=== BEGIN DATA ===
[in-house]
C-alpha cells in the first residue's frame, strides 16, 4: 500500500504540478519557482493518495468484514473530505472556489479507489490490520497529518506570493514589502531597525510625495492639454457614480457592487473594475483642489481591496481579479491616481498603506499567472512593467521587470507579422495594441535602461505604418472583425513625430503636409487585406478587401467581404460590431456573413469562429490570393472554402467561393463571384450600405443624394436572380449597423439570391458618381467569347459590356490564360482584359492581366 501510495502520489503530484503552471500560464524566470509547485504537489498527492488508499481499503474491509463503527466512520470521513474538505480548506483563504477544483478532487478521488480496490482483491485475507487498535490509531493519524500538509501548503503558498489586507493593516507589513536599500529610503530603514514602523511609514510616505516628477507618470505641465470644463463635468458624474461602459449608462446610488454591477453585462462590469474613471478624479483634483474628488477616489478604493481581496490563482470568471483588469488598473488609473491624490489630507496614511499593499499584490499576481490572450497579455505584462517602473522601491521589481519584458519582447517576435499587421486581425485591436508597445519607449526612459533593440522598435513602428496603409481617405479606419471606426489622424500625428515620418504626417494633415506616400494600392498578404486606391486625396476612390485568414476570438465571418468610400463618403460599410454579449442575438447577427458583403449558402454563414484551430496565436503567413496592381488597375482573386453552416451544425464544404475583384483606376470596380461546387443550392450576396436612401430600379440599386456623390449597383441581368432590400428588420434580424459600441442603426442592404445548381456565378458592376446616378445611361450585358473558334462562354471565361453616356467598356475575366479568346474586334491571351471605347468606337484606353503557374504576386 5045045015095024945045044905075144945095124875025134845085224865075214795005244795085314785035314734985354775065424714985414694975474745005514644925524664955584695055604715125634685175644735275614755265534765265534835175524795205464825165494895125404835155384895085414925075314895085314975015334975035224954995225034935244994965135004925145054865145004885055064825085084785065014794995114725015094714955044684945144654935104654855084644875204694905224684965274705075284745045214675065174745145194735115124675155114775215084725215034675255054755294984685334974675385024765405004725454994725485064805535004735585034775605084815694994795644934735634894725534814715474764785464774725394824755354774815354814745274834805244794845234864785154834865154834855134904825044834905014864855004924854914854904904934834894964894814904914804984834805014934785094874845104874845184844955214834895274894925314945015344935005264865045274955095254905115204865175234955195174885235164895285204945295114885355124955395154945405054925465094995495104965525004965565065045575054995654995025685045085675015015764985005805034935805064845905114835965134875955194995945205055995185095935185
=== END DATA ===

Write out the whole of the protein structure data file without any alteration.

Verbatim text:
[in-house]
C-alpha cells in the first residue's frame, strides 16, 4: 500500500504540478519557482493518495468484514473530505472556489479507489490490520497529518506570493514589502531597525510625495492639454457614480457592487473594475483642489481591496481579479491616481498603506499567472512593467521587470507579422495594441535602461505604418472583425513625430503636409487585406478587401467581404460590431456573413469562429490570393472554402467561393463571384450600405443624394436572380449597423439570391458618381467569347459590356490564360482584359492581366 501510495502520489503530484503552471500560464524566470509547485504537489498527492488508499481499503474491509463503527466512520470521513474538505480548506483563504477544483478532487478521488480496490482483491485475507487498535490509531493519524500538509501548503503558498489586507493593516507589513536599500529610503530603514514602523511609514510616505516628477507618470505641465470644463463635468458624474461602459449608462446610488454591477453585462462590469474613471478624479483634483474628488477616489478604493481581496490563482470568471483588469488598473488609473491624490489630507496614511499593499499584490499576481490572450497579455505584462517602473522601491521589481519584458519582447517576435499587421486581425485591436508597445519607449526612459533593440522598435513602428496603409481617405479606419471606426489622424500625428515620418504626417494633415506616400494600392498578404486606391486625396476612390485568414476570438465571418468610400463618403460599410454579449442575438447577427458583403449558402454563414484551430496565436503567413496592381488597375482573386453552416451544425464544404475583384483606376470596380461546387443550392450576396436612401430600379440599386456623390449597383441581368432590400428588420434580424459600441442603426442592404445548381456565378458592376446616378445611361450585358473558334462562354471565361453616356467598356475575366479568346474586334491571351471605347468606337484606353503557374504576386 5045045015095024945045044905075144945095124875025134845085224865075214795005244795085314785035314734985354775065424714985414694975474745005514644925524664955584695055604715125634685175644735275614755265534765265534835175524795205464825165494895125404835155384895085414925075314895085314975015334975035224954995225034935244994965135004925145054865145004885055064825085084785065014794995114725015094714955044684945144654935104654855084644875204694905224684965274705075284745045214675065174745145194735115124675155114775215084725215034675255054755294984685334974675385024765405004725454994725485064805535004735585034775605084815694994795644934735634894725534814715474764785464774725394824755354774815354814745274834805244794845234864785154834865154834855134904825044834905014864855004924854914854904904934834894964894814904914804984834805014934785094874845104874845184844955214834895274894925314945015344935005264865045274955095254905115204865175234955195174885235164895285204945295114885355124955395154945405054925465094995495104965525004965565065045575054995654995025685045085675015015764985005805034935805064845905114835965134875955194995945205055995185095935185